Australian Competition and Consumer Commission v Hewlett-Packard Australia Pty Ltd [2013] FCA 653

In an agreed settlement of Federal Court proceedings brought by the Australian Competition and Consumer Commission, the Federal Court of Australia has ordered Hewlett-Packard Australia Pty Ltd to pay a $3 million civil penalty for making false or misleading representations.  On 5 July 2013, by consent, the Federal Court also made declarations and ordered injunctions, corrective advertising and HPA to implement a consumer redress policy and compliance program. 

The ACCC commenced proceedings against HPA as part of its current national consumer awareness campaign which seeks to educate consumers and industry about consumers' rights under the Australian Consumer Law.  You can read about this in our article on the ACCC’s action against Harvey Norman.

Australian Competition and Consumer Commission’s action against Hewlett-Packard Australia Pty Ltd

On 16 October 2012, the ACCC commenced proceedings in the Federal Court against HPA alleging that HPA had contravened sections 18 and 29 of the ACL by making false or misleading representations to customers and retailers in relation to their rights under the Australian Consumer Law. The parties agreed to settle the ACCC's action after the ACCC filed its evidence in support of its claims but before HPA had filed its evidence.  As part of the settlement terms, HPA agreed to the Court making declarations of its liability and ordering that it undertake certain remedial activities.  On 5 July 2013, the Court approved the orders agreed by the parties and published short written reasons for that approval.

Hewlett-Packard Australia’s false and misleading representations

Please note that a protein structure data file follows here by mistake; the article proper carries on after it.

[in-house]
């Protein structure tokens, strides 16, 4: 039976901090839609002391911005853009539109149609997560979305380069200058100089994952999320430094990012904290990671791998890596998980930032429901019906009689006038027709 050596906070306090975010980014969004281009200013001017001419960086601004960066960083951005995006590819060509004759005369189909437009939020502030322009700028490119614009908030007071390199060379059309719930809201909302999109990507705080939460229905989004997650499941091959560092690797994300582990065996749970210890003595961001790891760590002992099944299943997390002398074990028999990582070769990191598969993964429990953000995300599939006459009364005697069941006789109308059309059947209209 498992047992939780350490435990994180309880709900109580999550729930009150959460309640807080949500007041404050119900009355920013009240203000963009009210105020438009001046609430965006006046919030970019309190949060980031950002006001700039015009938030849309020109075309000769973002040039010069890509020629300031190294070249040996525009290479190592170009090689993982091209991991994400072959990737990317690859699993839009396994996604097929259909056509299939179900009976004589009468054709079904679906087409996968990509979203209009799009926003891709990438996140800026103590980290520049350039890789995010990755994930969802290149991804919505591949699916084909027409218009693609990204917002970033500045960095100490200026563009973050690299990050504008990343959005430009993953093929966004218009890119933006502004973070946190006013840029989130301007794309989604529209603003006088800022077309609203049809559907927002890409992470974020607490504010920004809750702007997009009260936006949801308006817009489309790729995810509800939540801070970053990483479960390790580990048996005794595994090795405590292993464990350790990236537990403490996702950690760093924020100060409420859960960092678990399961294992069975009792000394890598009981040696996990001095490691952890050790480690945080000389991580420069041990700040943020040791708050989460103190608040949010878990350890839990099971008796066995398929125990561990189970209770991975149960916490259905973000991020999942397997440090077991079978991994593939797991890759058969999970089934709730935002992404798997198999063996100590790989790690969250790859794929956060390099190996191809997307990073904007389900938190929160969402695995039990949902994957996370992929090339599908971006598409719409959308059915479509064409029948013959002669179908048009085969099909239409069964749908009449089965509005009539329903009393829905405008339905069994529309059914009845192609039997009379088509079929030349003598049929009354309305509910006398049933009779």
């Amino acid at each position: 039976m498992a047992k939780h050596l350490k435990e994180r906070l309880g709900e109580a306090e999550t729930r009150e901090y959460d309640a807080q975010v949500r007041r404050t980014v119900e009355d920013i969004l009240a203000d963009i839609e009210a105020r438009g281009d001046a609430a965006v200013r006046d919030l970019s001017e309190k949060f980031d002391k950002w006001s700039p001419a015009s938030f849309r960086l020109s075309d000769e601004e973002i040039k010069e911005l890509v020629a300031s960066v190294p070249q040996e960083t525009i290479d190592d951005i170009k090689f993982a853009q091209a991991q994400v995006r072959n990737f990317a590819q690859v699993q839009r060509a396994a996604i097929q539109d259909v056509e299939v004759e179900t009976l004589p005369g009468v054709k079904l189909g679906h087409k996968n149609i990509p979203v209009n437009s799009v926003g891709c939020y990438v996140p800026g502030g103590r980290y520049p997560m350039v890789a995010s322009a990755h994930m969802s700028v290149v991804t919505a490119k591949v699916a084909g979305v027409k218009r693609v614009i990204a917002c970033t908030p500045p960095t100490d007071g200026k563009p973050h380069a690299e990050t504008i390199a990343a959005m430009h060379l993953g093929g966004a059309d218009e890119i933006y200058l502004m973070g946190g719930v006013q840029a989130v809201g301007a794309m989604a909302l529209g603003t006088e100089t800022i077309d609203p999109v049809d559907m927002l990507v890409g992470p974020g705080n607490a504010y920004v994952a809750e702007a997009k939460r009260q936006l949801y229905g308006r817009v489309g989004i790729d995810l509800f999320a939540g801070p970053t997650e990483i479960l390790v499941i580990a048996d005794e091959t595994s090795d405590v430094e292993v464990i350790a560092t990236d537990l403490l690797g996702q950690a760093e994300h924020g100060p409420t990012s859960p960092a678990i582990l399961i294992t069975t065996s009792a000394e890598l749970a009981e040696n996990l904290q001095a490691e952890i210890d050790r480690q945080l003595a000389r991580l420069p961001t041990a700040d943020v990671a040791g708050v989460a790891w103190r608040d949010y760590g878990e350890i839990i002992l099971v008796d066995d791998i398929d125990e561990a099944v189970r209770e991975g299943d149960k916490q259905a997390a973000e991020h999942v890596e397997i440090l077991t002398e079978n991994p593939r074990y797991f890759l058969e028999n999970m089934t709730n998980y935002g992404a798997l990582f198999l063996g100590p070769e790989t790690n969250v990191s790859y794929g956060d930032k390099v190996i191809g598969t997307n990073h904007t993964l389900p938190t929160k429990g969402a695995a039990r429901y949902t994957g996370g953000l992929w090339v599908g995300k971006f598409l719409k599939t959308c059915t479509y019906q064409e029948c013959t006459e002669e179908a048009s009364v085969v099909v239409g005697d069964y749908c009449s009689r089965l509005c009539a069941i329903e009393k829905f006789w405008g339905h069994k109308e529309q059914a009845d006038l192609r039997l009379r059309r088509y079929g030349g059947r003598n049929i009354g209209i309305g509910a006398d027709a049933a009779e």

Based on a set of facts agreed by the parties, HPA admitted that it had made the following false or misleading representations:

  1. HPA had, through internal policies, guidelines and scripts developed by HPA and implemented by the staff employed at help desks around the world (to deal with customer service enquiries and complaints), represented to consumers that:
  • the remedies available to consumers regarding HPA computer products were limited to remedies    available from HPA at its discretion;
  • HPA computer products that were not of merchantable or acceptable quality had to be repaired by HPA multiple times before consumers were entitled to a replacement product;
  • the warranty period for HPA computer products was limited to a specified express warranty period; and
  • after the expiry of the express warranty period, HPA would only repair HPA computer products that were not of merchantable or acceptable quality if consumers paid for the repairs.
  1. HPA would not indemnify retail suppliers if they provided consumers with a refund or replacement without HPA's prior authorisation.
  2. Computer products purchased through HPA’s online store that were not of acceptable quality could not be returned or exchanged unless otherwise agreed by HPA, at HPA's sole discretion. 

Pecuniary penalty and remedial relief

In addition to the $3 million civil penalty HPA agreed to pay, the Orders sought by the parties (and ultimately made by the Court) included:

  • injunctions preventing HPA from making the same false or misleading representations;